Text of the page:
Ractigen Therapeutics Receives IND Approval for Phase 1 ALS Clinical Trials in China

16 May 2024 | Thursday | News

CDE approves trial of RAG-17, a pioneering siRNA therapy targeting ALS patients with SOD1 mutation.
Image Source : Public Domain

Image Source : Public Domain

Ractigen Therapeutics, a clinical-stage pharmaceutical company committed to developing pioneering therapies,  announces that the Center for Drug Evaluation (CDE) of China's National Medical Products Administration (NMPA) has approved the Investigational New Drug (IND) application for the initiation of Phase 1 clinical trials in China for RAG-17, targeting Amyotrophic Lateral Sclerosis (ALS).

The IND-opening study is a Phase I, randomized, double-blind, placebo-controlled study evaluating the safety, tolerability, pharmacokinetics (PK), and pharmacodynamics (PD) of RAG-17 in subjects with ALS carrying the Superoxide Dismutase 1 (SOD1) mutation.

Dr. Long-Cheng Li, Founder, President, and CEO of Ractigen, expressed enthusiasm about this significant milestone: "This marks a pivotal moment for our company, as RAG-17 is our first siRNA drug targeting the central nervous system to receive CDE approval. We are excited to advance this therapy into clinical trials for ALS patients and are optimistic about its potential to bring meaningful benefits to those with SOD1 mutation."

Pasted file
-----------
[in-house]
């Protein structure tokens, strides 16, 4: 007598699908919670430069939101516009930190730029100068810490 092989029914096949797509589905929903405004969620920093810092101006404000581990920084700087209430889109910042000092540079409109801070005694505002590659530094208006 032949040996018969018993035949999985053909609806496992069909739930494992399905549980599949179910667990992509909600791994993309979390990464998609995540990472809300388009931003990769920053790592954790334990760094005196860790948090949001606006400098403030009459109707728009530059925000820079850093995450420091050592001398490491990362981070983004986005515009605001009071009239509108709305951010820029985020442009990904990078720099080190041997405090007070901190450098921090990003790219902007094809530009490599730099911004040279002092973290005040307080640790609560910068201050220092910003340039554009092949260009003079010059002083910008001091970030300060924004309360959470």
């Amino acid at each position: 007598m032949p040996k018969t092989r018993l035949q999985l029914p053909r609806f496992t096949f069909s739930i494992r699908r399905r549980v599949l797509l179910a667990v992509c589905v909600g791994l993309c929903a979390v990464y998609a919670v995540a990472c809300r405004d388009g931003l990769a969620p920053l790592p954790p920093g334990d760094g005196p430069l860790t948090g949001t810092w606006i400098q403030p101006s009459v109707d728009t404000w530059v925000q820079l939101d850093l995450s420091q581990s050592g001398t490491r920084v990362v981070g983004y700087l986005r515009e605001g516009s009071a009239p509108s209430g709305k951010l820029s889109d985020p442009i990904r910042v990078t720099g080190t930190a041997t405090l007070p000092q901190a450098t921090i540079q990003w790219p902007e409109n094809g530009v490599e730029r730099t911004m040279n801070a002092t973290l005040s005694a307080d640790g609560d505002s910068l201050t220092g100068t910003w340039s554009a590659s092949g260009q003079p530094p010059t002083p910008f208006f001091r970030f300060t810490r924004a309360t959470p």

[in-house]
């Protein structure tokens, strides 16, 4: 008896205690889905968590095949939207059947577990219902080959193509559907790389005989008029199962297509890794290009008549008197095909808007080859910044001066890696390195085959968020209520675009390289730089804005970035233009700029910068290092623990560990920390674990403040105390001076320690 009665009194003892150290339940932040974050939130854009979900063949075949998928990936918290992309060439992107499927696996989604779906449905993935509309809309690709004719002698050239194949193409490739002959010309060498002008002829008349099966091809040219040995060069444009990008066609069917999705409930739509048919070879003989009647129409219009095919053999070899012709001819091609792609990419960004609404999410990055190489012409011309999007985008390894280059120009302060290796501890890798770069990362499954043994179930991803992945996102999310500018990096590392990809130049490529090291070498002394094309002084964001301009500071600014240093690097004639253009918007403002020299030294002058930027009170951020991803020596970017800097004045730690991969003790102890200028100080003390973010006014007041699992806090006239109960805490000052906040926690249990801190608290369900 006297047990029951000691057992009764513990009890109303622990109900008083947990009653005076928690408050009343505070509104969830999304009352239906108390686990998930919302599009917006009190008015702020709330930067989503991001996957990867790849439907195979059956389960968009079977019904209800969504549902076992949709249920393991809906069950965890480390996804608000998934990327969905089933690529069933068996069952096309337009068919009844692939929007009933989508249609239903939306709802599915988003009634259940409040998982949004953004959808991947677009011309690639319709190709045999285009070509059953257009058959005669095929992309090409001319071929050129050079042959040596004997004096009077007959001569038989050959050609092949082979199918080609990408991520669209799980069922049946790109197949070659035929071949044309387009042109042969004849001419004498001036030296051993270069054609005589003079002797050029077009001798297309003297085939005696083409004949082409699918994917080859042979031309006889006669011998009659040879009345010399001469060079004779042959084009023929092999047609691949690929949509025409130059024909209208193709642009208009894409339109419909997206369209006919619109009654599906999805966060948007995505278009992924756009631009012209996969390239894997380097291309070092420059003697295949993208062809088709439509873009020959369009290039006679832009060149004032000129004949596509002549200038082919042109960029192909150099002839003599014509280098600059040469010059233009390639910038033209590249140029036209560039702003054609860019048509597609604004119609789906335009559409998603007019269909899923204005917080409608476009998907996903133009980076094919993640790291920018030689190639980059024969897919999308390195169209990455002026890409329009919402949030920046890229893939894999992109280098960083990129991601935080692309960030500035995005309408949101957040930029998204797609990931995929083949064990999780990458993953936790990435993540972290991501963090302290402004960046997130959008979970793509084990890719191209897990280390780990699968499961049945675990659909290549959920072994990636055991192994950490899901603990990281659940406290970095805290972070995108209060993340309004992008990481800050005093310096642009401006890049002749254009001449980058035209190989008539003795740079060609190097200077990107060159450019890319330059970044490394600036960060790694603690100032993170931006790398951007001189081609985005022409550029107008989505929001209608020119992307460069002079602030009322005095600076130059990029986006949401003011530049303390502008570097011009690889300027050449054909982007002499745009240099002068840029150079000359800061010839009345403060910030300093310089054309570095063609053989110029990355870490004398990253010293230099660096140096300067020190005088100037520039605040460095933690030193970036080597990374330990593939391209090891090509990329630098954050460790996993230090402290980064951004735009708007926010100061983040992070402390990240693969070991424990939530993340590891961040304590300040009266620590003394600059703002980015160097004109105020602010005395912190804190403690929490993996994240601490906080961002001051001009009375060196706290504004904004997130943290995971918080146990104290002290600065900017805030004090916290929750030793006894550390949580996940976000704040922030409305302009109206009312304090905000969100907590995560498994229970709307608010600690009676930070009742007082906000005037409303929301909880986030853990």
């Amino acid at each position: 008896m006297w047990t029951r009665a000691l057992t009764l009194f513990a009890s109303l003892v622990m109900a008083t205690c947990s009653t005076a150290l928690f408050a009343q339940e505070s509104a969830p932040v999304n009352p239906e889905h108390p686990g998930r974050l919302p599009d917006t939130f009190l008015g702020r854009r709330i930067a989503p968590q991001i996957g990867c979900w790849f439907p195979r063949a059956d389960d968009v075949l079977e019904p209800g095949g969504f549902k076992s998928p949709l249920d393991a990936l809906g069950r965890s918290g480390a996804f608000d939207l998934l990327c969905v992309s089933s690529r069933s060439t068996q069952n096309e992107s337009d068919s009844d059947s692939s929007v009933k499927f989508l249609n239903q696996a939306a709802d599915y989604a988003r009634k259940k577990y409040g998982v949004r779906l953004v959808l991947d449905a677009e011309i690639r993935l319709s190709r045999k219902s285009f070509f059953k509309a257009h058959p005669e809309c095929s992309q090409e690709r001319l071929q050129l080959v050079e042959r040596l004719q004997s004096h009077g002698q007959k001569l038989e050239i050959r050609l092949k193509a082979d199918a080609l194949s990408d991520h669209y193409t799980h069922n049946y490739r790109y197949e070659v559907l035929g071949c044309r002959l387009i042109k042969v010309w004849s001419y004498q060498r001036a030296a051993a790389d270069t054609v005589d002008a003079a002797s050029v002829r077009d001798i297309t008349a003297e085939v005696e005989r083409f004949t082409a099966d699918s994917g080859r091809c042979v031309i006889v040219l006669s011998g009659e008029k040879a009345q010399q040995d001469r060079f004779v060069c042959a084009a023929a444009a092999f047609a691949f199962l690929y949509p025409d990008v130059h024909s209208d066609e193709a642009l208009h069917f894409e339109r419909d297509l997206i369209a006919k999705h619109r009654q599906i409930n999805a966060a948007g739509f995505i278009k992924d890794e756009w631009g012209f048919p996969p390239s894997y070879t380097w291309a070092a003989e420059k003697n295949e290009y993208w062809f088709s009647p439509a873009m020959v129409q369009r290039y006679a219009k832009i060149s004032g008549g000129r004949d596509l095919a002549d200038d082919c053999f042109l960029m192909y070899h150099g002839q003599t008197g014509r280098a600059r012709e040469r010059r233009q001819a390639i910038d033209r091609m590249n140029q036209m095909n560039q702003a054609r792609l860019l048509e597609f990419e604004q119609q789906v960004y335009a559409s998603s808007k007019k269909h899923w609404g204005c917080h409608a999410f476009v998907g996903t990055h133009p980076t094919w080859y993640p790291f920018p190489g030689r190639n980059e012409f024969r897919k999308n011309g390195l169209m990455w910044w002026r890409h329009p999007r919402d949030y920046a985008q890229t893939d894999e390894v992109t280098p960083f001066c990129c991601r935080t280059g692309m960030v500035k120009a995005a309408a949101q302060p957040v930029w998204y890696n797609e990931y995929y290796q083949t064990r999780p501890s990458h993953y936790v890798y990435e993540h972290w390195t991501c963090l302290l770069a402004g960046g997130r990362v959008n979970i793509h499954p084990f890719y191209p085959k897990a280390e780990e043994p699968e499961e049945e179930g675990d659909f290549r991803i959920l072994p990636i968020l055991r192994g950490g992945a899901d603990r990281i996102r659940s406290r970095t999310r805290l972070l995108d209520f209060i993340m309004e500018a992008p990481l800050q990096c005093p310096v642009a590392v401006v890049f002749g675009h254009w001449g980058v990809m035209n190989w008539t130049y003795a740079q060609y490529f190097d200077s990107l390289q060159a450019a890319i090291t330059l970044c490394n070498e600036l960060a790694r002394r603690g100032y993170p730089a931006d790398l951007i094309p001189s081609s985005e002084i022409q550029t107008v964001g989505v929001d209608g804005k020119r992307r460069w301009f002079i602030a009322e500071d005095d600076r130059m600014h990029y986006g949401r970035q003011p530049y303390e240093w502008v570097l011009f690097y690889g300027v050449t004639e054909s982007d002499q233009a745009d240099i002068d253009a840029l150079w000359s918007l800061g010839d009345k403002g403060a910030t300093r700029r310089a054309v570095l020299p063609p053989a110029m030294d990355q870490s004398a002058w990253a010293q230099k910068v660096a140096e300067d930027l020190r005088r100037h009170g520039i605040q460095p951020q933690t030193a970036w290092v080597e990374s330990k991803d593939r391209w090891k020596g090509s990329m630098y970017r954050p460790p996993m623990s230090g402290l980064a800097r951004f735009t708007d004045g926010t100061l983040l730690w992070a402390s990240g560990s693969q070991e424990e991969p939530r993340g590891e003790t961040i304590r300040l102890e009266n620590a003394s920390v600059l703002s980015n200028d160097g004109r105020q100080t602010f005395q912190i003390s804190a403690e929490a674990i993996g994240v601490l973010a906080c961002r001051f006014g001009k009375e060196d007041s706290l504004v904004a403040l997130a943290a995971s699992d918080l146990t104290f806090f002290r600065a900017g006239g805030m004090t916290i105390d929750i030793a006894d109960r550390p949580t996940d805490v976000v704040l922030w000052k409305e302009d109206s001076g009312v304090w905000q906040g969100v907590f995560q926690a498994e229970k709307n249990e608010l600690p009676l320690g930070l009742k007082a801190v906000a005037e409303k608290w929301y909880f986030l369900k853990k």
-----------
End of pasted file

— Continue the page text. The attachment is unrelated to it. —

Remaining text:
Mr. Lei Cai, a prominent ALS advocate and fighter against the disease, who himself battles ALS in China, shared his hopeful perspective on RAG-17: "I hold a strong sense of optimism for RAG-17. Its innovative approach and promising preliminary results give me great confidence in its potential. I believe this drug could offer significant hope and tangible benefits to the ALS community, especially for those with the SOD1 mutation."

RAG-17 previously received Orphan Drug Designation from the U.S. Food and Drug Administration (FDA) in March 2023 and has been cleared for clinical trials in the U.S. Additionally, an Investigator-Initiated Trial (IIT) study (NCT05903690) for RAG-17 is currently ongoing, with 6 patients recruited and treated, showing encouraging preliminary safety and efficacy results.


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